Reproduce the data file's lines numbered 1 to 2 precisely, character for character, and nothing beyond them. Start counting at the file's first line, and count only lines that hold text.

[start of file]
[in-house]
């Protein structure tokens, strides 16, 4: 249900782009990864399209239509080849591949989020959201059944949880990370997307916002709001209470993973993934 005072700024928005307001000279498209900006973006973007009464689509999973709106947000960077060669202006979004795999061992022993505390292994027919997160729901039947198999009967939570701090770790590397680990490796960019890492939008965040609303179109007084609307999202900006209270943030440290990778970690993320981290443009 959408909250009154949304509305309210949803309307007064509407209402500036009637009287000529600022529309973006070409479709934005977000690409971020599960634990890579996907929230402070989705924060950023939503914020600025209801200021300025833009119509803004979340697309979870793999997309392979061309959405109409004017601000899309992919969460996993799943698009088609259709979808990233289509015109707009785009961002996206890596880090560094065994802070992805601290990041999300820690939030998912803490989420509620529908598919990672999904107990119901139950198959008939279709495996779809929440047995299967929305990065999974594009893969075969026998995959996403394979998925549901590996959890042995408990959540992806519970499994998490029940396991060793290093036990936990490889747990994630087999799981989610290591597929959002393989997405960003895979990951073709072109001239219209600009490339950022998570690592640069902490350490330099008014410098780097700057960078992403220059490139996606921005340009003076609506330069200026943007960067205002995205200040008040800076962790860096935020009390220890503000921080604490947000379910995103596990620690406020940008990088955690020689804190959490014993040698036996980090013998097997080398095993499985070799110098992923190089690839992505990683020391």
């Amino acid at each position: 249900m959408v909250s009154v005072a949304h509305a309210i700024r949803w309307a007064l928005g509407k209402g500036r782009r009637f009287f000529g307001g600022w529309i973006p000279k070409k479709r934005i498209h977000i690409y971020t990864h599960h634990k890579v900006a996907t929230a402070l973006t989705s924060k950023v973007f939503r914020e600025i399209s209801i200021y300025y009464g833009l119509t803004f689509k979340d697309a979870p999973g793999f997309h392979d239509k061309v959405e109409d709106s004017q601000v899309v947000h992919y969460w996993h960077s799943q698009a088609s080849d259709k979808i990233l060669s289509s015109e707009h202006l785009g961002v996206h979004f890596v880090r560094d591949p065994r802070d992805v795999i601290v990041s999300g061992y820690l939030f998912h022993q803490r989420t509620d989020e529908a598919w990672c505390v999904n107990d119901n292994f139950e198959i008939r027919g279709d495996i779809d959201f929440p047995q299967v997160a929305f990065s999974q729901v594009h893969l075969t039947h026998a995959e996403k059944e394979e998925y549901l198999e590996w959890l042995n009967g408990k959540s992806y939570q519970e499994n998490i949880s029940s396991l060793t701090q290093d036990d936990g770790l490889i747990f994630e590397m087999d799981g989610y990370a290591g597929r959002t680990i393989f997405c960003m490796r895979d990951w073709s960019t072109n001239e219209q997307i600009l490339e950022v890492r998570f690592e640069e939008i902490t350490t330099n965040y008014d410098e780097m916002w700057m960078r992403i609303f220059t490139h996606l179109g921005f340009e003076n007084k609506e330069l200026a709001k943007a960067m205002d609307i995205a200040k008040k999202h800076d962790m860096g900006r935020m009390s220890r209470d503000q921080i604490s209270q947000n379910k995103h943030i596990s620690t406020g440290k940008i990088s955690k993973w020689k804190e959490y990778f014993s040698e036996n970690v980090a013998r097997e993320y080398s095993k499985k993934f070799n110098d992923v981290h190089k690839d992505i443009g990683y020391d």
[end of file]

[in-house]
């Protein structure tokens, strides 16, 4: 249900782009990864399209239509080849591949989020959201059944949880990370997307916002709001209470993973993934 005072700024928005307001000279498209900006973006973007009464689509999973709106947000960077060669202006979004795999061992022993505390292994027919997160729901039947198999009967939570701090770790590397680990490796960019890492939008965040609303179109007084609307999202900006209270943030440290990778970690993320981290443009 959408909250009154949304509305309210949803309307007064509407209402500036009637009287000529600022529309973006070409479709934005977000690409971020599960634990890579996907929230402070989705924060950023939503914020600025209801200021300025833009119509803004979340697309979870793999997309392979061309959405109409004017601000899309992919969460996993799943698009088609259709979808990233289509015109707009785009961002996206890596880090560094065994802070992805601290990041999300820690939030998912803490989420509620529908598919990672999904107990119901139950198959008939279709495996779809929440047995299967929305990065999974594009893969075969026998995959996403394979998925549901590996959890042995408990959540992806519970499994998490029940396991060793290093036990936990490889747990994630087999799981989610290591597929959002393989997405960003895979990951073709072109001239219209600009490339950022998570690592640069902490350490330099008014410098780097700057960078992403220059490139996606921005340009003076609506330069200026943007960067205002995205200040008040800076962790860096935020009390220890503000921080604490947000379910995103596990620690406020940008990088955690020689804190959490014993040698036996980090013998097997080398095993499985070799110098992923190089690839992505990683020391």